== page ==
What Men Live By
Category: Short Stories
Level 6.38 1:00 h
"What Men Live By" is a short story written by Russian author Leo Tolstoy in 1885. It is one of the short stories included in his collection What Men Live By, and Other Tales, published in 1885.

What Men Live by

Leo Tolstoy

What Men Live By

What Men Live by

We know that we have passed from death unto life, because we love the brethren. He that loveth not his brother abideth in death. (First Ep. of John, iii. 14.)

But whoso hath this world's good, and seeth his brother have need, and shutteth, up his heart from him, how dwelleth the love of God in him? (Ib. iii. 17.)

My children, let us not love in word, neither in tongue; but in deed and in truth. (Ib. iii. 18.)

Love is of God; and every one that loveth is born of God, and knoweth God. (Ib. iv. 7.)

He that loveth not knoweth not God; for God is love. (Ib. iv. 8.)

No man hath seen God at any time. If we love one another, God dwelleth in us. (Ib. iv. 12.)

God is love; and he that dwelleth in love dwelleth in God, and God in him. (Ib. iv. 16.)

If a man say, I love God, and hateth his brother, he is a liar: for he that loveth not his brother whom he hath seen, how can he love God whom he hath not seen. (Ib. iv. 20.)


A shoemaker was lodging with his wife and children at the house of a peasant. He had no house, no land of his own, and supported his family by his shoemaker’s trade. Bread was dear, but work was cheap, and he spent everything he made. The shoemaker and his wife had one fur coat between them, and even that was all worn to tatters; this was the second year that the shoemaker had been meaning to buy a sheepskin for a new fur coat.

Toward fall the shoemaker had saved some money: three roubles in paper lay in his wife’s coffer, and five roubles and twenty kopeks were outstanding in the village.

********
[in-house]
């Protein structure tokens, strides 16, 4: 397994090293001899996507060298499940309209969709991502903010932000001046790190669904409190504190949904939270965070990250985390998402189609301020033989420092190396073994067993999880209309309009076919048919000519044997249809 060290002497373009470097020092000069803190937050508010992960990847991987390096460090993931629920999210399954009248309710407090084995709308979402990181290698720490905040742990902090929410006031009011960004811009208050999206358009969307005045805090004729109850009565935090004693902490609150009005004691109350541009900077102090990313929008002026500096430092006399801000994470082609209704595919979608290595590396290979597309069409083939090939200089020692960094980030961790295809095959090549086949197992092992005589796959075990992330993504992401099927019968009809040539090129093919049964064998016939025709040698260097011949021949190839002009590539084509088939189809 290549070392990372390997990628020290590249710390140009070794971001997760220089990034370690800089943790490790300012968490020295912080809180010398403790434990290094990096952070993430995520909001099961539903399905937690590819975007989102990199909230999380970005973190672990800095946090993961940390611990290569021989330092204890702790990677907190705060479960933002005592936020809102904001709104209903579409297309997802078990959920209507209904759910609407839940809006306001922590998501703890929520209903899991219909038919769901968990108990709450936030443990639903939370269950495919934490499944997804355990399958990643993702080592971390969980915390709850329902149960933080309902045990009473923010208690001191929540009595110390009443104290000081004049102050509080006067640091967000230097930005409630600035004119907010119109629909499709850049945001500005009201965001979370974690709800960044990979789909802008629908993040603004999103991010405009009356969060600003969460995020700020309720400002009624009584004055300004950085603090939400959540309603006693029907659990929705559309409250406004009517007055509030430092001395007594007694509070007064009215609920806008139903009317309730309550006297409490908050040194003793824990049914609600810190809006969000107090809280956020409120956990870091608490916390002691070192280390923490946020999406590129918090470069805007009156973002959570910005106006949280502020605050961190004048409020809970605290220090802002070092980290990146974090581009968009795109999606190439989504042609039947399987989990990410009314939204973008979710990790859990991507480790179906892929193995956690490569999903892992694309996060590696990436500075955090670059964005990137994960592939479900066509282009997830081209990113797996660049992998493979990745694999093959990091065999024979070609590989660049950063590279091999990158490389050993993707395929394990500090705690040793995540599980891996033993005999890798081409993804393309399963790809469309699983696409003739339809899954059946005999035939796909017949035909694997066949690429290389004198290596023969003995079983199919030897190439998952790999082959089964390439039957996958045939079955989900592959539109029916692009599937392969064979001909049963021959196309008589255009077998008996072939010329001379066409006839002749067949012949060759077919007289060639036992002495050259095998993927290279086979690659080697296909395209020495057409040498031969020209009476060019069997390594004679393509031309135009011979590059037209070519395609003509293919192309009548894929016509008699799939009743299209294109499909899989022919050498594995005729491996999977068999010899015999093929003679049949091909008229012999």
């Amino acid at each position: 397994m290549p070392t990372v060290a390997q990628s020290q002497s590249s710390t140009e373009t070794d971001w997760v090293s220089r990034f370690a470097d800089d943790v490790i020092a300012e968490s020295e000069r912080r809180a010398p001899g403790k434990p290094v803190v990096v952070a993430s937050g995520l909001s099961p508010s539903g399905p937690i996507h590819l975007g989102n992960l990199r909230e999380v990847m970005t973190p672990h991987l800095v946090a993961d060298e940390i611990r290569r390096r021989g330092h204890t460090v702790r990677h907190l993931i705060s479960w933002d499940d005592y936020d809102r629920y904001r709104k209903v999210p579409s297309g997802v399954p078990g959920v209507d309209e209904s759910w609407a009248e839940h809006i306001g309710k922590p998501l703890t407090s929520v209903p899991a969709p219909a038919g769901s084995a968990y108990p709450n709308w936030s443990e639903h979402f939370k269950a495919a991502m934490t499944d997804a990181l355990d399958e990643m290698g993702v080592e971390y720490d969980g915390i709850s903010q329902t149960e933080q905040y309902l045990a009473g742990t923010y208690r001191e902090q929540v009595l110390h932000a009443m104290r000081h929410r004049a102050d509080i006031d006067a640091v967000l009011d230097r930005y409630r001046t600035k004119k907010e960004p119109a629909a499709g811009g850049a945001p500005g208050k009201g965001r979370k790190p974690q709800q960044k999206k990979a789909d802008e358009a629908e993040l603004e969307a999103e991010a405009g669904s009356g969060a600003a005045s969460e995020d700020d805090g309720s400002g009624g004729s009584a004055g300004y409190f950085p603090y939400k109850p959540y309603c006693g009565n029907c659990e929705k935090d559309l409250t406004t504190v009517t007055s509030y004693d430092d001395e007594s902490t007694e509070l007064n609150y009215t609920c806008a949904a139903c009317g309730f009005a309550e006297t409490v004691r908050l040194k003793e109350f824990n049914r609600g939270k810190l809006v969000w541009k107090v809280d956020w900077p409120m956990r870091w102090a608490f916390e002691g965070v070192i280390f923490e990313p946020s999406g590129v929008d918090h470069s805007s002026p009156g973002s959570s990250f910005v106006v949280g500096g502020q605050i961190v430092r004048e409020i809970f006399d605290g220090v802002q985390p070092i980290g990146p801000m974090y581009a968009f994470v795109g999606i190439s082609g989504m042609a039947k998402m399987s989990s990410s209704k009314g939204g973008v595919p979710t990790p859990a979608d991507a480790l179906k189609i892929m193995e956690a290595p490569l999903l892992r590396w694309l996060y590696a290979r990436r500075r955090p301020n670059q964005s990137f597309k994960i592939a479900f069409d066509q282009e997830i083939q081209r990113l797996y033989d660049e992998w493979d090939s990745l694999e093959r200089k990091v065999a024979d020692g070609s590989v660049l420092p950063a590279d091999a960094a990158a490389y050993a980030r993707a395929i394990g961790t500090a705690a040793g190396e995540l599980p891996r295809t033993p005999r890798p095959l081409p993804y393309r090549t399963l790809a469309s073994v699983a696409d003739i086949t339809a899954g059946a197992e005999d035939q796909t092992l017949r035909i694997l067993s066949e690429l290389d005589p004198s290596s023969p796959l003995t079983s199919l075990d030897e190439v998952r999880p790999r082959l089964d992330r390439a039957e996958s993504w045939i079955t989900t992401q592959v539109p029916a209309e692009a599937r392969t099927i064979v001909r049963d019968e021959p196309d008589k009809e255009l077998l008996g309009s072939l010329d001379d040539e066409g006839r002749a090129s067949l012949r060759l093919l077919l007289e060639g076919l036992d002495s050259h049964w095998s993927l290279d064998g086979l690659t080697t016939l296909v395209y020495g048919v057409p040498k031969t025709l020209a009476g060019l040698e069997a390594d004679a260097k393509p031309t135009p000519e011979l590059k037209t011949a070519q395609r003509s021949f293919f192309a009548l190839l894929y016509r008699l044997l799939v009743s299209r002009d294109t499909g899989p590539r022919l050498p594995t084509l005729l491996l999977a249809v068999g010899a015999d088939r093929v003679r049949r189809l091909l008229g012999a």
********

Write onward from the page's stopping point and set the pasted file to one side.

In the morning the shoemaker went to the village to get him that fur coat. He put on his wife’s wadded nankeen jacket over his shirt, and over it his cloth caftan; he put the three-rouble bill into his pocket, broke off a stick, and started after breakfast. He thought:

“I shall get the five roubles from the peasant, will add my own three, and with that will buy me a sheepskin for the fur coat.”

The shoemaker came to the village, and called on the peasant: he was not at home, and his wife promised to send her husband with the money, but gave him none herself. He went to another peasant, but the peasant swore that he had no money, and gave him only twenty kopeks for mending a pair of boots. The shoemaker made up his mind to take the sheepskin on credit, but the furrier would not give it to him.

“Bring me the money,” he said, “and then you can choose any you please; we know what it means to collect debts.”

Thus the shoemaker accomplished nothing. All he got was the twenty kopeks for the boots he had mended, and a peasant gave him a pair of felt boots to patch with leather.